Chance News 75
"I suspect the amygdala did not evolve to store odds ratios and heterogeneity P scores, but when an adverse event has prompted me to review the literature, I come away with a clearer understanding. There’s nothing like a baby free-floating in the abdomen to drive home the lessons from a prospective study of risk factors for uterine rupture. And that clarity of understanding will serve the next at-risk patient I encounter."
As quoted in her article posted on the New England Journal of Medicine Health Policy and Reform blog.
Submitted by Steve Simon.
Discussion of Ariely
A post in Chance News 74 described Paul Ariely's 2008 book Predictably Irrational: The Hidden Forces That Shape Our Decisions as a great summer read , while pointing out that it was not written as an academic work. Paul Alper wrote to say that he had occasion to review the book in the context of some related work, and had identified some statistical concerns. As Paul writes:
Ariely enjoys concocting experiments to demonstrate the irrationality. For example, he finds that satisfaction with a product depends on the price paid for the product--for example Bayer aspirin vs. the identical generic. Or, the enticing but utterly misleading “Free gift” will alter a decision. Reviewers loved his book. Nonetheless, there are some serious shortcomings.
- He invariably gives the average value of one group (e.g., satisfaction of Bayer aspirin users) compared to the other group (e.g., satisfaction of generic aspirin users) but he almost never indicates the variability. Averages alone are meaningless.
- Almost never does he state how many subjects are involved in each arm of a study.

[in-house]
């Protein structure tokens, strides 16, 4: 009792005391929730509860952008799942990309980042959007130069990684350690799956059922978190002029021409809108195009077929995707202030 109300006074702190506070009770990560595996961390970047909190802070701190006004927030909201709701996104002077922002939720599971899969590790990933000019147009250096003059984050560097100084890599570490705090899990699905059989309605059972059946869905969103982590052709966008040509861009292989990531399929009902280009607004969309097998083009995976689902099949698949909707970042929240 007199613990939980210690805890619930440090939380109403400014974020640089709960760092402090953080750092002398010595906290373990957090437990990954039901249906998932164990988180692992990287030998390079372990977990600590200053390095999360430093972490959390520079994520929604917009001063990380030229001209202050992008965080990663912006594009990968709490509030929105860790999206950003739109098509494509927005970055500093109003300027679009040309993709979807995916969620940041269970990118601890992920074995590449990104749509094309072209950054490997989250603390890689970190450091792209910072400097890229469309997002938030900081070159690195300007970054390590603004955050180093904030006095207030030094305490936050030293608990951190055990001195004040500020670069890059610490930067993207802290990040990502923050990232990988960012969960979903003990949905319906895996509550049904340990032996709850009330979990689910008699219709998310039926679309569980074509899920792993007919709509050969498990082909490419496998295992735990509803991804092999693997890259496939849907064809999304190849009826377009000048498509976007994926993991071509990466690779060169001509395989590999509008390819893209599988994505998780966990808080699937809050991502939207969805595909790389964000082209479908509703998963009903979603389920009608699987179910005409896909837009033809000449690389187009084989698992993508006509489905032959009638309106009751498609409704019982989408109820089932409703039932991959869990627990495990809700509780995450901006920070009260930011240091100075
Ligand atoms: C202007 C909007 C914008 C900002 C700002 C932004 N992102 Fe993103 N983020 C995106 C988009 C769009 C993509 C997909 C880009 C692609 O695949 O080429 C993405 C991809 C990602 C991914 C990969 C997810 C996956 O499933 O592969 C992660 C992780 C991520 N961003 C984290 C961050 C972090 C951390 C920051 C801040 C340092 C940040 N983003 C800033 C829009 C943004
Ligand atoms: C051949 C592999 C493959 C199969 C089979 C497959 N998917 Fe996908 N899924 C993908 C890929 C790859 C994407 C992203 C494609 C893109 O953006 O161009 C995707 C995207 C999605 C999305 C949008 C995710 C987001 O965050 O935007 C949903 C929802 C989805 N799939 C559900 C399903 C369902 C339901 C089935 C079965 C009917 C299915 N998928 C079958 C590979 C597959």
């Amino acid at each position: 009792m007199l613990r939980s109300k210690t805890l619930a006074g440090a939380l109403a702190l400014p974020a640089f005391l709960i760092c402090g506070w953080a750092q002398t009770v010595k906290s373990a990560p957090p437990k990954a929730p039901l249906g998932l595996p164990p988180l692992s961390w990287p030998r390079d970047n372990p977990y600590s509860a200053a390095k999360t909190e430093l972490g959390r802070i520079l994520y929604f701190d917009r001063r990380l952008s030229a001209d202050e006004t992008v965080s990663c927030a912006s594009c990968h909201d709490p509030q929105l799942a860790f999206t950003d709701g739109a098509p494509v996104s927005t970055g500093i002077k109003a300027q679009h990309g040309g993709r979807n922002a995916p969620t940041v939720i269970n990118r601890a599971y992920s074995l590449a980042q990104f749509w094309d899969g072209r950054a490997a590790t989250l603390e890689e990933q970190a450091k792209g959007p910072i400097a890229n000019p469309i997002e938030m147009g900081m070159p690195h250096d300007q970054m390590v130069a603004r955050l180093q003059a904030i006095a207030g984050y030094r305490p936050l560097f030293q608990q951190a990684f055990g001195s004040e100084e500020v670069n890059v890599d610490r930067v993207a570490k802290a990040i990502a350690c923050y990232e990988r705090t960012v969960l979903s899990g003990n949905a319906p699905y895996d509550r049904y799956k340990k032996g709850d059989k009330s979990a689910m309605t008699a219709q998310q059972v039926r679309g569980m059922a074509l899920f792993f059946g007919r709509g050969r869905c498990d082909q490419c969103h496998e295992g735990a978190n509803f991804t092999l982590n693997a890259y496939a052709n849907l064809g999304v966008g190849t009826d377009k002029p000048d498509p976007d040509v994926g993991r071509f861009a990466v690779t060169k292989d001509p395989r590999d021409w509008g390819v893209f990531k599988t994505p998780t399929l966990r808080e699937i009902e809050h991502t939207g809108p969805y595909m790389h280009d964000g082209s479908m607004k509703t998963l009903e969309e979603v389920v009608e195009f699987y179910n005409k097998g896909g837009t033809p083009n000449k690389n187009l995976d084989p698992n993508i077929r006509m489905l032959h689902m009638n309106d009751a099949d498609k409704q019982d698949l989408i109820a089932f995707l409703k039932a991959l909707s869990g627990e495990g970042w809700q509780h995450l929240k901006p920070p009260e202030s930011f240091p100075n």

- Almost all of his samples are convenience ones, rather than random samples.
- Almost all of his samples are MIT students, but his implicit inference is to the world at large.
- His examples of predictable irrationality appear unfailingly successful leading me to suspect a “file-drawer” issue--experiments which showed nothing in particular or the negative of what he theorizes, are put aside and not counted.
The earlier post also noted that Ariely has a new book, The Upside of Irrationality: The Unexpected Benefits of Defying Logic at Work and at Home. This was reviewed by the New York Times; you can find a link to the review and read Ariely's reaction on his blog here. He notes that that he had consciously adopted a more conversational style in the book, and that this had drawn some criticism from the Times. He invited readers to submit their own opinions on this. Readers come down on both sides, and it is interesting to read the comments. One statistically minded reader wrote:
Of course your [sic] irrationally asking for personal thoughts in comments instead of a (slightly) more accurate poll or a (very) accurate scientific survey.
Submitted by Bill Peterson, based on a message from Paul Alper
The perils of genetic testing
How Bright Promise in Cancer Testing Fell Apart by Gina Kolata, The New York Times, July 7, 2011.
We have seen a lot of advances in genetics recently, and there has been the hope that these would translate into better clinical care. But making the bridge from the laboratory to clinical practice has been much more difficult than expected. A program at Duke, for example, was supposed to identify weak spots in a cancer genome so that drugs could be targeted to that weak spot rather than just trying a range of different drugs in sequence.
But the research at Duke turned out to be wrong. Its gene-based tests proved worthless, and the research behind them was discredited. Ms. Jacobs died a few months after treatment, and her husband and other patients’ relatives are suing Duke.
The problems at Duke are not an isolated problem.